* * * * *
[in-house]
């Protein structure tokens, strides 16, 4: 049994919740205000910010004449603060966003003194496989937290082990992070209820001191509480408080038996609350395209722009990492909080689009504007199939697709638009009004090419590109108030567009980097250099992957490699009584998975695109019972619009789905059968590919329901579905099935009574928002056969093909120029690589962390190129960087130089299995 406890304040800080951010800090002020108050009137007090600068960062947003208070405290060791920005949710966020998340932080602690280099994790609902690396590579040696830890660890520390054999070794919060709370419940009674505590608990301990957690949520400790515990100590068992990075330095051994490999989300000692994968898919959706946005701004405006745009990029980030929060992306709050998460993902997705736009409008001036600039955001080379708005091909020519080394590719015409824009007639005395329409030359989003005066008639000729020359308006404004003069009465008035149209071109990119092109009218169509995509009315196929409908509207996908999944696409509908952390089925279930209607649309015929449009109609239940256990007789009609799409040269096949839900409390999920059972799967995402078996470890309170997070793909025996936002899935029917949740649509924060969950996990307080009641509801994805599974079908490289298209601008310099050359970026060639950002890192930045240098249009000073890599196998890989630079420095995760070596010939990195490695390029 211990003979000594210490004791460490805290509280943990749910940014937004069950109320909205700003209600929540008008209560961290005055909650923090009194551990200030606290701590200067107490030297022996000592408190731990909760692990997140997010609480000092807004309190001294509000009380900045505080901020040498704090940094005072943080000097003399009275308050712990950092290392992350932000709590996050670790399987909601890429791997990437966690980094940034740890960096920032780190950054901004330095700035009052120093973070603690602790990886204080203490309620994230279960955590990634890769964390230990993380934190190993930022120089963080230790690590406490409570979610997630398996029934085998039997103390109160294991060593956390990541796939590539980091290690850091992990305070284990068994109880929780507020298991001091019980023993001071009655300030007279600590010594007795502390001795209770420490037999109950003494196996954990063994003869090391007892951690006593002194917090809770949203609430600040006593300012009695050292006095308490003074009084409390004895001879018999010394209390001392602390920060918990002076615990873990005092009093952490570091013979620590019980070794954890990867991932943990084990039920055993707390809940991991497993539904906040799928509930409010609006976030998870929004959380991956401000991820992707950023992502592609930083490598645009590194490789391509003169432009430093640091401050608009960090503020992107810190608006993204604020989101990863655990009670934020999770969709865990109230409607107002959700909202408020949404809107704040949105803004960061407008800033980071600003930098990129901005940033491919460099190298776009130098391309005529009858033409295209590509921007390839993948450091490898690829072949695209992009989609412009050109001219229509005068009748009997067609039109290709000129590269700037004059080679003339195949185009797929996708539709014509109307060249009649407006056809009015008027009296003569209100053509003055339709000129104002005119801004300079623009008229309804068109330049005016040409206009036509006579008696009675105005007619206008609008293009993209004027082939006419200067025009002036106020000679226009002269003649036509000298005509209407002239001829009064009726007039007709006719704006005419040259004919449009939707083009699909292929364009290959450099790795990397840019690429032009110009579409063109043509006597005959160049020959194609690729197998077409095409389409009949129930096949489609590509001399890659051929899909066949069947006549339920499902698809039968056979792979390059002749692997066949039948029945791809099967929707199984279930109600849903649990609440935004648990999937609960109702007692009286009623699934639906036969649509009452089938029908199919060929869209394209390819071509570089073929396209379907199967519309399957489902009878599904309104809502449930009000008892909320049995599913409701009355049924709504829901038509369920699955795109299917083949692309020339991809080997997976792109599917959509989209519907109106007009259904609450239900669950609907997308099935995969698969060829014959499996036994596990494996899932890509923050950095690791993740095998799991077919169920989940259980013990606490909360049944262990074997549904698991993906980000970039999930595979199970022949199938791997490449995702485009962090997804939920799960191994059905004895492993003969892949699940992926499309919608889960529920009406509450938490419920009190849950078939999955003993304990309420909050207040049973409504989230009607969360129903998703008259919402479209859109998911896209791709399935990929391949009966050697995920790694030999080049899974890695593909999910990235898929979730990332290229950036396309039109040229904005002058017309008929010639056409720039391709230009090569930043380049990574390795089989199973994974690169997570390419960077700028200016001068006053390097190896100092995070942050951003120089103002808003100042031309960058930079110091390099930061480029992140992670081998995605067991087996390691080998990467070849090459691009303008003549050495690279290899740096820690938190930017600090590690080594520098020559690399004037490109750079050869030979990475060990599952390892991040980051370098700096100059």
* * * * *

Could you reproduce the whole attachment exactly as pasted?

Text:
[in-house]
């Protein structure tokens, strides 16, 4: 049994919740205000910010004449603060966003003194496989937290082990992070209820001191509480408080038996609350395209722009990492909080689009504007199939697709638009009004090419590109108030567009980097250099992957490699009584998975695109019972619009789905059968590919329901579905099935009574928002056969093909120029690589962390190129960087130089299995 406890304040800080951010800090002020108050009137007090600068960062947003208070405290060791920005949710966020998340932080602690280099994790609902690396590579040696830890660890520390054999070794919060709370419940009674505590608990301990957690949520400790515990100590068992990075330095051994490999989300000692994968898919959706946005701004405006745009990029980030929060992306709050998460993902997705736009409008001036600039955001080379708005091909020519080394590719015409824009007639005395329409030359989003005066008639000729020359308006404004003069009465008035149209071109990119092109009218169509995509009315196929409908509207996908999944696409509908952390089925279930209607649309015929449009109609239940256990007789009609799409040269096949839900409390999920059972799967995402078996470890309170997070793909025996936002899935029917949740649509924060969950996990307080009641509801994805599974079908490289298209601008310099050359970026060639950002890192930045240098249009000073890599196998890989630079420095995760070596010939990195490695390029 211990003979000594210490004791460490805290509280943990749910940014937004069950109320909205700003209600929540008008209560961290005055909650923090009194551990200030606290701590200067107490030297022996000592408190731990909760692990997140997010609480000092807004309190001294509000009380900045505080901020040498704090940094005072943080000097003399009275308050712990950092290392992350932000709590996050670790399987909601890429791997990437966690980094940034740890960096920032780190950054901004330095700035009052120093973070603690602790990886204080203490309620994230279960955590990634890769964390230990993380934190190993930022120089963080230790690590406490409570979610997630398996029934085998039997103390109160294991060593956390990541796939590539980091290690850091992990305070284990068994109880929780507020298991001091019980023993001071009655300030007279600590010594007795502390001795209770420490037999109950003494196996954990063994003869090391007892951690006593002194917090809770949203609430600040006593300012009695050292006095308490003074009084409390004895001879018999010394209390001392602390920060918990002076615990873990005092009093952490570091013979620590019980070794954890990867991932943990084990039920055993707390809940991991497993539904906040799928509930409010609006976030998870929004959380991956401000991820992707950023992502592609930083490598645009590194490789391509003169432009430093640091401050608009960090503020992107810190608006993204604020989101990863655990009670934020999770969709865990109230409607107002959700909202408020949404809107704040949105803004960061407008800033980071600003930098990129901005940033491919460099190298776009130098391309005529009858033409295209590509921007390839993948450091490898690829072949695209992009989609412009050109001219229509005068009748009997067609039109290709000129590269700037004059080679003339195949185009797929996708539709014509109307060249009649407006056809009015008027009296003569209100053509003055339709000129104002005119801004300079623009008229309804068109330049005016040409206009036509006579008696009675105005007619206008609008293009993209004027082939006419200067025009002036106020000679226009002269003649036509000298005509209407002239001829009064009726007039007709006719704006005419040259004919449009939707083009699909292929364009290959450099790795990397840019690429032009110009579409063109043509006597005959160049020959194609690729197998077409095409389409009949129930096949489609590509001399890659051929899909066949069947006549339920499902698809039968056979792979390059002749692997066949039948029945791809099967929707199984279930109600849903649990609440935004648990999937609960109702007692009286009623699934639906036969649509009452089938029908199919060929869209394209390819071509570089073929396209379907199967519309399957489902009878599904309104809502449930009000008892909320049995599913409701009355049924709504829901038509369920699955795109299917083949692309020339991809080997997976792109599917959509989209519907109106007009259904609450239900669950609907997308099935995969698969060829014959499996036994596990494996899932890509923050950095690791993740095998799991077919169920989940259980013990606490909360049944262990074997549904698991993906980000970039999930595979199970022949199938791997490449995702485009962090997804939920799960191994059905004895492993003969892949699940992926499309919608889960529920009406509450938490419920009190849950078939999955003993304990309420909050207040049973409504989230009607969360129903998703008259919402479209859109998911896209791709399935990929391949009966050697995920790694030999080049899974890695593909999910990235898929979730990332290229950036396309039109040229904005002058017309008929010639056409720039391709230009090569930043380049990574390795089989199973994974690169997570390419960077700028200016001068006053390097190896100092995070942050951003120089103002808003100042031309960058930079110091390099930061480029992140992670081998995605067991087996390691080998990467070849090459691009303008003549050495690279290899740096820690938190930017600090590690080594520098020559690399004037490109750079050869030979990475060990599952390892991040980051370098700096100059």